The question of whether to allow dogs in the workplace is one that many employers face. A dog-friendly office can be a major perk for many employees, and sometimes fulfilling ADA requirements supersede an employer’s decision, if an employee with disabilities requires a service animal to do their job.

Outside of ADA considerations, allowing pet dogs in the office can open an employer up to major liability, since generally, employers will be liable for dog attacks and damages that occur in the workplace, although dog owners share some of that liability. While the exact legal specifics may vary by state and individual case, the liability general falls into two categories: personal injury and property damage.

Personal Injury Liability

Unlike homeowners and renters insurance policies, which typically cover the legal expenses of dog bite liability, dogs in the workplace are not excluded from liability. If a dog attacks and injures an employee, customer, or any guests invited onsite, the business owner can be held liable. The dog owner could be liable as well, and the injured employee could potentially sue both the employer and the dog owner.

Property Damage Liability

Another factor to consider if dogs are allowed in the workplace is property damage. Dogs can be destructive, especially if they are bored or not adequately trained, and allowing them in an office can easily lead to the destruction of office equipment, including chairs, computer monitors, and carpets. These are all things the employer would have to replace if they get damaged by a dog. And if a dog damages another employee’s personal property that is rightfully in the office, the employer could be held liable.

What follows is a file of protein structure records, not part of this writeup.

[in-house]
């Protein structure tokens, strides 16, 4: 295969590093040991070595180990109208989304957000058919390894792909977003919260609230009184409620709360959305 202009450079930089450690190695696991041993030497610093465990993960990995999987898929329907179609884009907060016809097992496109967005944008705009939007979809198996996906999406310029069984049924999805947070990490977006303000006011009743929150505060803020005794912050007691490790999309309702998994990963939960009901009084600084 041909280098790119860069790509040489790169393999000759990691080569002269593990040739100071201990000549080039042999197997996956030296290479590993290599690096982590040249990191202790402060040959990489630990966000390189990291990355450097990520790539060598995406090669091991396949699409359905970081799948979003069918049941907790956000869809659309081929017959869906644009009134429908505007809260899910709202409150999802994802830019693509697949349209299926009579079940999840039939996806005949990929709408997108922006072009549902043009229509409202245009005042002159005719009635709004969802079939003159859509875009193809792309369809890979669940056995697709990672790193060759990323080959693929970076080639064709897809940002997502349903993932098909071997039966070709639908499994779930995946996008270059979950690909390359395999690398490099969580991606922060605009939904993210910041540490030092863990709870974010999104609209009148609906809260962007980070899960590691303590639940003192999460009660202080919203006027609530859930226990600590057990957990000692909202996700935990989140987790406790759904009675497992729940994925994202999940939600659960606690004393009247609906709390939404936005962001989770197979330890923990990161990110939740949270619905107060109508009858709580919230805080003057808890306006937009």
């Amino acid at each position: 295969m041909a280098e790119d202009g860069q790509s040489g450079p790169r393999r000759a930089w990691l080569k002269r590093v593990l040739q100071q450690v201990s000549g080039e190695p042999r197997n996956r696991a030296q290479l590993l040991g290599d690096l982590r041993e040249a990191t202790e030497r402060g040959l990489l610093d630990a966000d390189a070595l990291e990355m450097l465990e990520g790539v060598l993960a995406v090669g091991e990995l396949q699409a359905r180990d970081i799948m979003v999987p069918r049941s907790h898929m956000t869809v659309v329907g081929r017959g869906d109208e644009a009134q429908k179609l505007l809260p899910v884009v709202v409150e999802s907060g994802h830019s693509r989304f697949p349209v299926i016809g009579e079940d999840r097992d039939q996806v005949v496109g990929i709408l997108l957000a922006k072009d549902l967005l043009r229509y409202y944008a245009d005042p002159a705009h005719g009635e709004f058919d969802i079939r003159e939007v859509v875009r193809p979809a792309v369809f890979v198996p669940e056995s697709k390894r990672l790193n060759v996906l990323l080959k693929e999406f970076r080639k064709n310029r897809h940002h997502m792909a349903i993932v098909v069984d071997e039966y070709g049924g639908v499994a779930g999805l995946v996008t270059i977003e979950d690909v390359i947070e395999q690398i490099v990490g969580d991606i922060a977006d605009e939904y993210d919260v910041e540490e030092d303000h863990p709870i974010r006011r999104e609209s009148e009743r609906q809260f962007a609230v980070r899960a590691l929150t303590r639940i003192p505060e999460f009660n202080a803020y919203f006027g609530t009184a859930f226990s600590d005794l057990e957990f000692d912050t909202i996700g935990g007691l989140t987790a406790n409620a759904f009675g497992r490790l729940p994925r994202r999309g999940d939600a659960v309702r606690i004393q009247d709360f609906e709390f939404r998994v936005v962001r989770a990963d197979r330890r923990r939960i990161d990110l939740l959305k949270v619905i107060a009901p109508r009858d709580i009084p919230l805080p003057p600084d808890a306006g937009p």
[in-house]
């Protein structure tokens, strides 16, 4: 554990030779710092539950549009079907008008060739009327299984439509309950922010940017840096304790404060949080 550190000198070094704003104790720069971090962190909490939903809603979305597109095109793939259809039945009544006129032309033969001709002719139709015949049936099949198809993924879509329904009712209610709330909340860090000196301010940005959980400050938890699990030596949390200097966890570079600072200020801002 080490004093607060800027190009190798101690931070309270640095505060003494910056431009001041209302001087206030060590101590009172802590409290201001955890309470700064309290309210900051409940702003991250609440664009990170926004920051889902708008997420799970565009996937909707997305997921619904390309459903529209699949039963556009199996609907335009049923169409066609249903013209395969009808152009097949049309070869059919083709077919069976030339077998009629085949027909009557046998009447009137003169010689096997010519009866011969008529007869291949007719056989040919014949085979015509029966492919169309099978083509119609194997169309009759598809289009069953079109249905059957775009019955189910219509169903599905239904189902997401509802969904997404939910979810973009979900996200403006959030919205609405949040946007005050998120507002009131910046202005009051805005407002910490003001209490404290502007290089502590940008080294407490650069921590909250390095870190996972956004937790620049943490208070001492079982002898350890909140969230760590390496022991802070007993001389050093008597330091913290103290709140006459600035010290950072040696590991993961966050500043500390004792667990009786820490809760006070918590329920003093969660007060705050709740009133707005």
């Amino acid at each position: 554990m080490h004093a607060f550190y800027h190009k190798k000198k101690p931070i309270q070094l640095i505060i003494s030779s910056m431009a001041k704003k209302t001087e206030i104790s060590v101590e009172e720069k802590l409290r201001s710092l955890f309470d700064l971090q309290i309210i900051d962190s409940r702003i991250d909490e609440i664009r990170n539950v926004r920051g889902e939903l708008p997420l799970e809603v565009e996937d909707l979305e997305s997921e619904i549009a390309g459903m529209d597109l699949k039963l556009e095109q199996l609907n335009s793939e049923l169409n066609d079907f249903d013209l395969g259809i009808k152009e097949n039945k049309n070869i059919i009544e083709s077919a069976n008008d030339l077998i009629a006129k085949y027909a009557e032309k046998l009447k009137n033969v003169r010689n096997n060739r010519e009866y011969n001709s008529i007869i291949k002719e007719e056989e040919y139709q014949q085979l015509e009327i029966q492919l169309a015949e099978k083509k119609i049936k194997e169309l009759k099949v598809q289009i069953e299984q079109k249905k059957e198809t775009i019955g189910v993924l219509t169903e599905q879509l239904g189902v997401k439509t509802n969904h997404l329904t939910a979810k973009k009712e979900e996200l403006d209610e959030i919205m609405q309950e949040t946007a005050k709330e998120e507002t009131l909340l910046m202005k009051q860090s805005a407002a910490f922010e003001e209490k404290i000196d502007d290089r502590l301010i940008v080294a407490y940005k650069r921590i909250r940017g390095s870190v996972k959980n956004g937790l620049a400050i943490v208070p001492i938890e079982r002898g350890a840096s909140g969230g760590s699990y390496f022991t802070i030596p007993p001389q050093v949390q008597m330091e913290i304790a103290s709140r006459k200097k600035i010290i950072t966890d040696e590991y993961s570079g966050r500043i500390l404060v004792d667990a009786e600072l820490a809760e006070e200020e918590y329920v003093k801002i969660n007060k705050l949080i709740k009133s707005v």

Insurance & Indemnification

One solution to both of these liability issues is to have comprehensive rules for dogs allowed in the office. The employer may choose to require the owner to get insurance that covers any injuries their dog causes. They can also require that employees planning to bring dogs to work sign an indemnification agreement, meaning the employee will have to cover the cost of defending the company against dog bite injury cases. In addition, the employer can ask the employee to sign a contract saying they will cover the cost of property damaged by their dog.

While some employees may think these policies seem extreme or unnecessary, they help ensure that a dog-friendly office is also employer-friendly by limiting the liability the company faces if problems arise.

Conclusion

Welcoming furry friends to the workplace can contribute to a better work culture, helping to attract and retain employees. While not all risks can be avoided, employers can take steps to limit their liability while making employees happy. In addition to the policies regarding insurance, the employer should create written policies explaining the details of the dog-friendly office that include everything from how often dogs are allowed to be there to what will happen if a dog misbehaves. 

Ultimately, each business owner will have to weigh the benefits against the risks and then decide. If employers establish detailed, well-thought-out policies that they enforce fairly, there is a much better chance of the program working out well for all parties involved: employers, landlords, employees, and dogs.

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